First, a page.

As part of my commission funded by Great Place Lakes and Dales to develop my idea of ‘wellbeing walks’ I planned a series of walks around the Lake District and the Yorkshire Dales. I explored the art collection at Craven Museum in Skipton to find inspiration for my walks.
The most ambitious walk I tackled for this commission was a walk of around 8.5 miles up the Old Man of Coniston and Dow crag. After a deceptively flat and pleasant short walk to begin, there is a sudden steep and winding incline, with a lot of height gained in a short space of time. The old mine shafts provide a wealth of inspiration and I stopped here for some time to sketch the industrial remains, imagining the men who would have made their way up this steep mountain each day. Stone ruins, railway tracks and old steel machinery parts still remain. After catching my breath here for a while, I continued up the path, passing Low Water, which looked enticingly cool at that point! A short scramble and you reach the summit, to be rewarded with stunning views. Although the views of the sweeping valleys are breathtaking, this is a far too windy spot for painting! After taking plenty of reference photographs, I continued on to tackle Dow Crag.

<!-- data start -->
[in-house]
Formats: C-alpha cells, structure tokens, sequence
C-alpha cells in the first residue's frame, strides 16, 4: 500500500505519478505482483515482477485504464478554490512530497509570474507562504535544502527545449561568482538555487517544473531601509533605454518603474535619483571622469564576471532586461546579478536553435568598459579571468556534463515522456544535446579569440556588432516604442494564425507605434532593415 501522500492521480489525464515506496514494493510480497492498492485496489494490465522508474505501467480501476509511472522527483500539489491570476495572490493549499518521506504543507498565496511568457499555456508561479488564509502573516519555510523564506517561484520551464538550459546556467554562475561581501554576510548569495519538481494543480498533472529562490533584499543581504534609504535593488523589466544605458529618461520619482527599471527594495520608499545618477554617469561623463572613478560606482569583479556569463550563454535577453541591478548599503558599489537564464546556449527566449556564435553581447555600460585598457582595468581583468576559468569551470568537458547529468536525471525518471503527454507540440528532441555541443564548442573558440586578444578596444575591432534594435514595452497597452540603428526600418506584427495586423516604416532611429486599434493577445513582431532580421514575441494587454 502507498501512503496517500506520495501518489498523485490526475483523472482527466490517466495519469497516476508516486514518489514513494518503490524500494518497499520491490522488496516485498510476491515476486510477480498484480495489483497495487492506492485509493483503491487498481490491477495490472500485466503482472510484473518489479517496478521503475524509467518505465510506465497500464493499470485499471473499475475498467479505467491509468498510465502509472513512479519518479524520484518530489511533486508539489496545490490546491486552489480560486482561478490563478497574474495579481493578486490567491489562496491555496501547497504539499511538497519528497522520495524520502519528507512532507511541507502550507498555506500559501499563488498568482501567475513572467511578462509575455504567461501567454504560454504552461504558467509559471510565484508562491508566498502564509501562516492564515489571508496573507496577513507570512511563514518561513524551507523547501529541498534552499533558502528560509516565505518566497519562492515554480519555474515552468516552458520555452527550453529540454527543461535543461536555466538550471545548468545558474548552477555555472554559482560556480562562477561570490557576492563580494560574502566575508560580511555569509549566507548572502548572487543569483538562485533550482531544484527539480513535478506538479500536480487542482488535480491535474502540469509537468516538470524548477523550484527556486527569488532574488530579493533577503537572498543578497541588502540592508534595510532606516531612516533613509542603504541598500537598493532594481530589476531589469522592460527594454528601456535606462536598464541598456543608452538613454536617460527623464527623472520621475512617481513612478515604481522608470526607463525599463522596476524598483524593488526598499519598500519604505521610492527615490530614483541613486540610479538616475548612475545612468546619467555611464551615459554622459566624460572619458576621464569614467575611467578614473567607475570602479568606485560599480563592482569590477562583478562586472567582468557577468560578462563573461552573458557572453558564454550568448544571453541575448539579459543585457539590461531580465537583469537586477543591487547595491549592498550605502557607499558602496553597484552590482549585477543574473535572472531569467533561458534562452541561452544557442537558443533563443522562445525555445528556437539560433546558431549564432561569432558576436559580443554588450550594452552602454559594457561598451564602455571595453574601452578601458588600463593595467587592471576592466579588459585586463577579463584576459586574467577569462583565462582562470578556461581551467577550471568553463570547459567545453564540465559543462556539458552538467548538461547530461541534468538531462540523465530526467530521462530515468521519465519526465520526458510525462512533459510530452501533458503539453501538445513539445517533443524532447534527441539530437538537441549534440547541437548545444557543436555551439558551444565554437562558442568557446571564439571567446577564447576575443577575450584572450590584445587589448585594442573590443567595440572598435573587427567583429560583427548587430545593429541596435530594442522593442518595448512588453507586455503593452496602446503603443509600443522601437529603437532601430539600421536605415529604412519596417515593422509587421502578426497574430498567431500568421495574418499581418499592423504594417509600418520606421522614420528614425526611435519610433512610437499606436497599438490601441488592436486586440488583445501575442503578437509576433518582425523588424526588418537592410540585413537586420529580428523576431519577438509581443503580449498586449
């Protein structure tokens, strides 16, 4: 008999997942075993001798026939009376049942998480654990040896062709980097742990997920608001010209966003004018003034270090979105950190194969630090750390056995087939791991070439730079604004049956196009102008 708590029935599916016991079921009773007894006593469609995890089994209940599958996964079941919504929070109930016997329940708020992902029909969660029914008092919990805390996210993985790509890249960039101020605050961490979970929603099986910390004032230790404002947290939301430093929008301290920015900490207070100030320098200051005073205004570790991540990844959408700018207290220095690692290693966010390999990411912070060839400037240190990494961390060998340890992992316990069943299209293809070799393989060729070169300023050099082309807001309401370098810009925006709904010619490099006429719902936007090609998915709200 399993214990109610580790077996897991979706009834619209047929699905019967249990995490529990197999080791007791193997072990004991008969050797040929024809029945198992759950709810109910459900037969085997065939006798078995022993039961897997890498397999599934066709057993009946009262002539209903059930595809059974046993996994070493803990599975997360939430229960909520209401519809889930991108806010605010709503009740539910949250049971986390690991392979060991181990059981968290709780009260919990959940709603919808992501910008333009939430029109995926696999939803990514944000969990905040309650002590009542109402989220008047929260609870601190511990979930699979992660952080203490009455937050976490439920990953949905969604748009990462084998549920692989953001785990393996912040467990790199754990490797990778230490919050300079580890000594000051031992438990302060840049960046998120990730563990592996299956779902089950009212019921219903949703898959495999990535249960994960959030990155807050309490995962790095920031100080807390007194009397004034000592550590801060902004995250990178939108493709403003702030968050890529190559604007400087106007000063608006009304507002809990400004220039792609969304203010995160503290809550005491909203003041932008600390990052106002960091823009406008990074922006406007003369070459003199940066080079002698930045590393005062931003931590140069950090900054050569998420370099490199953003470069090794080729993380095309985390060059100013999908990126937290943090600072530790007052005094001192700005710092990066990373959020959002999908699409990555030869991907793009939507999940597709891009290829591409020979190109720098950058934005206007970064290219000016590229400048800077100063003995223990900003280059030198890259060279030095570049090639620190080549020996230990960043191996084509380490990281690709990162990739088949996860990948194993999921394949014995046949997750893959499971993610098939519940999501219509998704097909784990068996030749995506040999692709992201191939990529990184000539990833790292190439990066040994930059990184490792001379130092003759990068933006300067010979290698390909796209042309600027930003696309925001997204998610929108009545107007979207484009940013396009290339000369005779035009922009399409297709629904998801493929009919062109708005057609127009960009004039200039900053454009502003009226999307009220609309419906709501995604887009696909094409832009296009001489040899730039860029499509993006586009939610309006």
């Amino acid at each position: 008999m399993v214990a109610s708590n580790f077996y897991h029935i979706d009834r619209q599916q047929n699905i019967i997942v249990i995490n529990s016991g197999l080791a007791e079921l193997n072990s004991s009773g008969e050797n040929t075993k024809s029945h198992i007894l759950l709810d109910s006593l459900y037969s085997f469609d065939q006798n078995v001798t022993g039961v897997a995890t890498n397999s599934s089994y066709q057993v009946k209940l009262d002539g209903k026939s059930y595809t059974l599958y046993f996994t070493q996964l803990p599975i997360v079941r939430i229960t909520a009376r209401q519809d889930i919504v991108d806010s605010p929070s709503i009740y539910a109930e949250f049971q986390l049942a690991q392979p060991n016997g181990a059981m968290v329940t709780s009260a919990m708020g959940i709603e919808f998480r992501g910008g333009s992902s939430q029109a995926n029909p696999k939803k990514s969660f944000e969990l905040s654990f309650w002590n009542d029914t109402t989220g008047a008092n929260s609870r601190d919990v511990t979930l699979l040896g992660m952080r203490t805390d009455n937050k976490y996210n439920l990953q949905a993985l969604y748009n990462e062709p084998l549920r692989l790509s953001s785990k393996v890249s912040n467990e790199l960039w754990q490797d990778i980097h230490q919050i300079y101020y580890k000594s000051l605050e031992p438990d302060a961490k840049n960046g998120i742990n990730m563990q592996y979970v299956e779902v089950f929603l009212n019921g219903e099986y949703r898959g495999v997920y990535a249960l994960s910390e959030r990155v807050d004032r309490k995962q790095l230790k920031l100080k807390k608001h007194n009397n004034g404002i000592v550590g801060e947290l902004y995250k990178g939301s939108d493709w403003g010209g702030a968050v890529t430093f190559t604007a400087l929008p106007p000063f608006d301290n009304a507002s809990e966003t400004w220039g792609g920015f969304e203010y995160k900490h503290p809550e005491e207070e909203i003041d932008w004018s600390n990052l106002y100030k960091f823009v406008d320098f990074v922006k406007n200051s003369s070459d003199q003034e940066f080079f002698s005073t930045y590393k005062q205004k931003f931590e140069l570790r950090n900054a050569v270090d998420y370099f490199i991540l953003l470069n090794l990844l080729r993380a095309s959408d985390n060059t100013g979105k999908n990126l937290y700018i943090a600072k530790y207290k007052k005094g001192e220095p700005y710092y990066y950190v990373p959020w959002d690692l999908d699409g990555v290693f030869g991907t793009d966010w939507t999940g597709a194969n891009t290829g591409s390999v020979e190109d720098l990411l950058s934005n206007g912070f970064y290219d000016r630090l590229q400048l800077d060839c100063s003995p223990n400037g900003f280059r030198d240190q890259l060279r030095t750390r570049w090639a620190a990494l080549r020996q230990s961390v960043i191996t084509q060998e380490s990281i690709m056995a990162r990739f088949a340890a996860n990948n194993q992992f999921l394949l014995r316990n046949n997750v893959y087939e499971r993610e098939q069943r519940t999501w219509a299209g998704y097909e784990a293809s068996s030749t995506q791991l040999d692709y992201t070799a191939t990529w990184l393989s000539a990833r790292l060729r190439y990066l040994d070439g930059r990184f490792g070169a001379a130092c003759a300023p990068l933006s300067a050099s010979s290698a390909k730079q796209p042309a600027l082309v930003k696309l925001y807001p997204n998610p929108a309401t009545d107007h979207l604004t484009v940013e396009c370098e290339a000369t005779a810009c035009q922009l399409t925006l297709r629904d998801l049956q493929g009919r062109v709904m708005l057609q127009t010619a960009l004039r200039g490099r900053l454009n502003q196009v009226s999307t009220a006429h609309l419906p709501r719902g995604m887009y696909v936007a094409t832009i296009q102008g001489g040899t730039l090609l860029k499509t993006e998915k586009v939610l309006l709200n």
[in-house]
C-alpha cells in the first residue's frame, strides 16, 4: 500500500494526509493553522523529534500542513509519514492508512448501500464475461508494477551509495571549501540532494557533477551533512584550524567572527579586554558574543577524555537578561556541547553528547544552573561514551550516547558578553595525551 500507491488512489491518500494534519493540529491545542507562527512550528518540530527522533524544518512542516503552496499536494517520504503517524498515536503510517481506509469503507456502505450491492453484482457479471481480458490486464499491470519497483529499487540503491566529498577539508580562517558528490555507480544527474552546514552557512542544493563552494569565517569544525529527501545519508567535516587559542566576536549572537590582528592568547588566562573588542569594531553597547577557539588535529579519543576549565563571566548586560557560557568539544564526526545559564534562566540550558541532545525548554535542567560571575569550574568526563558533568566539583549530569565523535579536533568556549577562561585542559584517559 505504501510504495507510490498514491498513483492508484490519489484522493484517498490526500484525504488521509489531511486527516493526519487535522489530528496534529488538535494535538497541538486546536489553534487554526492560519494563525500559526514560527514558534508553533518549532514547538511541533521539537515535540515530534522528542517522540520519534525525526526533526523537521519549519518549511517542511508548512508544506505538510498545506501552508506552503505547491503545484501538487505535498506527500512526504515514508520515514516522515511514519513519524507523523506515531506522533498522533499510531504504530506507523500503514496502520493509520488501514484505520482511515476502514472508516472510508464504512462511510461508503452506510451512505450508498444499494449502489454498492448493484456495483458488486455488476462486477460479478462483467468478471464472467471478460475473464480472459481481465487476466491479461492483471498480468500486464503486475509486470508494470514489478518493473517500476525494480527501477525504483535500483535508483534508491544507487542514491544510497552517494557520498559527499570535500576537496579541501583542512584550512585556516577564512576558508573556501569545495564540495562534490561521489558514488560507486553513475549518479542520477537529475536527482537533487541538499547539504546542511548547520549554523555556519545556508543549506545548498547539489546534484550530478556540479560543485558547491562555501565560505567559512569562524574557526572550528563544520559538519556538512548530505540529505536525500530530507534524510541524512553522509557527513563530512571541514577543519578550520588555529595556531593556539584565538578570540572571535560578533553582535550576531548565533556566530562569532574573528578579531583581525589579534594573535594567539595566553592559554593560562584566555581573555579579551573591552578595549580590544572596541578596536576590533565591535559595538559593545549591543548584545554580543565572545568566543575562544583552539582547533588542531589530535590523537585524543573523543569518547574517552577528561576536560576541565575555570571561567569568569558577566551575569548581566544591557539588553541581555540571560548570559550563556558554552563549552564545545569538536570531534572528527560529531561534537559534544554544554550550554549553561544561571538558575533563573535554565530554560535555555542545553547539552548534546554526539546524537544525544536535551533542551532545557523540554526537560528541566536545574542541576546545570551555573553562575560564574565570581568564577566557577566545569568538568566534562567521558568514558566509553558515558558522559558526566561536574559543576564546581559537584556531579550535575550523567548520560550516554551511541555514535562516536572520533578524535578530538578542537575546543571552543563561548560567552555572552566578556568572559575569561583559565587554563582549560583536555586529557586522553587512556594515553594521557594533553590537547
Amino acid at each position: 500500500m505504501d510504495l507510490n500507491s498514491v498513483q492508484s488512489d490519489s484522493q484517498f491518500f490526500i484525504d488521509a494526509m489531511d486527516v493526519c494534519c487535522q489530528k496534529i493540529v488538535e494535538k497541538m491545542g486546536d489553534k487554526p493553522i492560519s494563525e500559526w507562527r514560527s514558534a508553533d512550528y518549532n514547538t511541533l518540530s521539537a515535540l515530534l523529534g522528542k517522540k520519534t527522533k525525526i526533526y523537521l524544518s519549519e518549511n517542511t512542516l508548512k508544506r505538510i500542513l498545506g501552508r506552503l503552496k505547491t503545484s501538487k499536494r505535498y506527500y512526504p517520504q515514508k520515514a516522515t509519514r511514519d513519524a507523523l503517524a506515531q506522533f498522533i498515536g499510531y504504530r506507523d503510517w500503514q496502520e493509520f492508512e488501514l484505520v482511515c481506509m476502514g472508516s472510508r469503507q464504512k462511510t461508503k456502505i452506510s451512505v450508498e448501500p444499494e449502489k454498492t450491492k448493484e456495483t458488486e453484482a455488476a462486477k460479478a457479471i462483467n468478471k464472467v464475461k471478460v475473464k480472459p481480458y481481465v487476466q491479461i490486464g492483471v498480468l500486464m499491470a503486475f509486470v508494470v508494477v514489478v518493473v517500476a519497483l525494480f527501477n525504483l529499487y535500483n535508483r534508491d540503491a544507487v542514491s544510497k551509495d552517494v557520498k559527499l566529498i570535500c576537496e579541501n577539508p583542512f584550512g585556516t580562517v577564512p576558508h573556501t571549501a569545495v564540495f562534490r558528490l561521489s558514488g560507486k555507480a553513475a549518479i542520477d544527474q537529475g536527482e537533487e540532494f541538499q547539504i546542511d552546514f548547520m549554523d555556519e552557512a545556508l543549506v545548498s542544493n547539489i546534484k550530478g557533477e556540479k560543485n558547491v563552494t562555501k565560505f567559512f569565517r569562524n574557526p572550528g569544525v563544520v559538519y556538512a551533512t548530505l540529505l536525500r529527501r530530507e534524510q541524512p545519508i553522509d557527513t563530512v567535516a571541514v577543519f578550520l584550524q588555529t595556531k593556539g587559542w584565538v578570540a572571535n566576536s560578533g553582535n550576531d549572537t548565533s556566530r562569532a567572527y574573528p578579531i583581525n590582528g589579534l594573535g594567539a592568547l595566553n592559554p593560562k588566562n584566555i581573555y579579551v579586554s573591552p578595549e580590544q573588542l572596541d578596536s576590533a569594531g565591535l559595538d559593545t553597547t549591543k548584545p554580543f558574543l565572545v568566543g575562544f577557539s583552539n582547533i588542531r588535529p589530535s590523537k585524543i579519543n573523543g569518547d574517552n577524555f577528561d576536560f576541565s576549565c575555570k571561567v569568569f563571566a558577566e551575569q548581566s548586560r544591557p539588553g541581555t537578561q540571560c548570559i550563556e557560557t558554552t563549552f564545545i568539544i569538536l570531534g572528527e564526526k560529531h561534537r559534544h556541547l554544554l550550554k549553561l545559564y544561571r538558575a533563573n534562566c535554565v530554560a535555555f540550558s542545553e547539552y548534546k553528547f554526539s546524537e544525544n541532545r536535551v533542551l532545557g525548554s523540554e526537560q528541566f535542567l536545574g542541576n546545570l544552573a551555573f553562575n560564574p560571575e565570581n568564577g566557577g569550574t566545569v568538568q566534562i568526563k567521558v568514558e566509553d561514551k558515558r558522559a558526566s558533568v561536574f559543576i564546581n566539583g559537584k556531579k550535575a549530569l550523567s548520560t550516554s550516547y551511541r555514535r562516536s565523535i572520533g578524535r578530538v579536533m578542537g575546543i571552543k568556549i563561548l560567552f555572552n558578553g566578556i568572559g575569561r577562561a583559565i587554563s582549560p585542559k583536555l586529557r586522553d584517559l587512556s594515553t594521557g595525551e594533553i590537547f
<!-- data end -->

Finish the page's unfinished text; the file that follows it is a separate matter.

Approaching Dow Crag, with its magnificent craggy steep edges, provides a unique view that becomes more commanding as you curl around the path. I took advantage of this more sheltered spot to sketch the scree slopes passing down to Goats Water below. The panoramic view from here its truly amazing and you can spot plenty of mountains, although it was a little too hazy for me to paint them well that day. The end of this walk loops back to the start, following the river and some great spots to sit and paint the calming waterfall after a challenging walk.
The second Lakes walk was a short but sweet walk at Milllerground, on the shore of Lake Windermere. This is a special spot for wild swimmers who can often be found braving the cool waters and dipping between the many boats that pass by. The views here are wonderful, with the Langdale Pikes among others, visible in the distance. The rocky shores here are perfect to sit and paint. I found this spot especially inspiring and created a series of quick, tiny paintings with watercolour and ink. I also made my first concertina book.
The final walk for my Great Place Lakes and Dales commission was the magnificent Devil's bridge in Kirkby Lonsdale. Another perfect spot for wild swimmers, Devil's Bridge is a three-arched bridge that was built over 800 years ago, spanning the River Lune. Walking along the river for around mile will lead you to the churchyard of St Mary's, a spot well-known as 'Ruskin's View' after the poet John Ruskin visited in 1875 and described the view as one of the most beautiful views in the world. the same view had previously been painted by JMW Turner, so if you're looking for an inspirational spot to paint- you can't go far wrong here. This short loop walk passes through Market Square, back down to the river and along to Devil's bridge once again.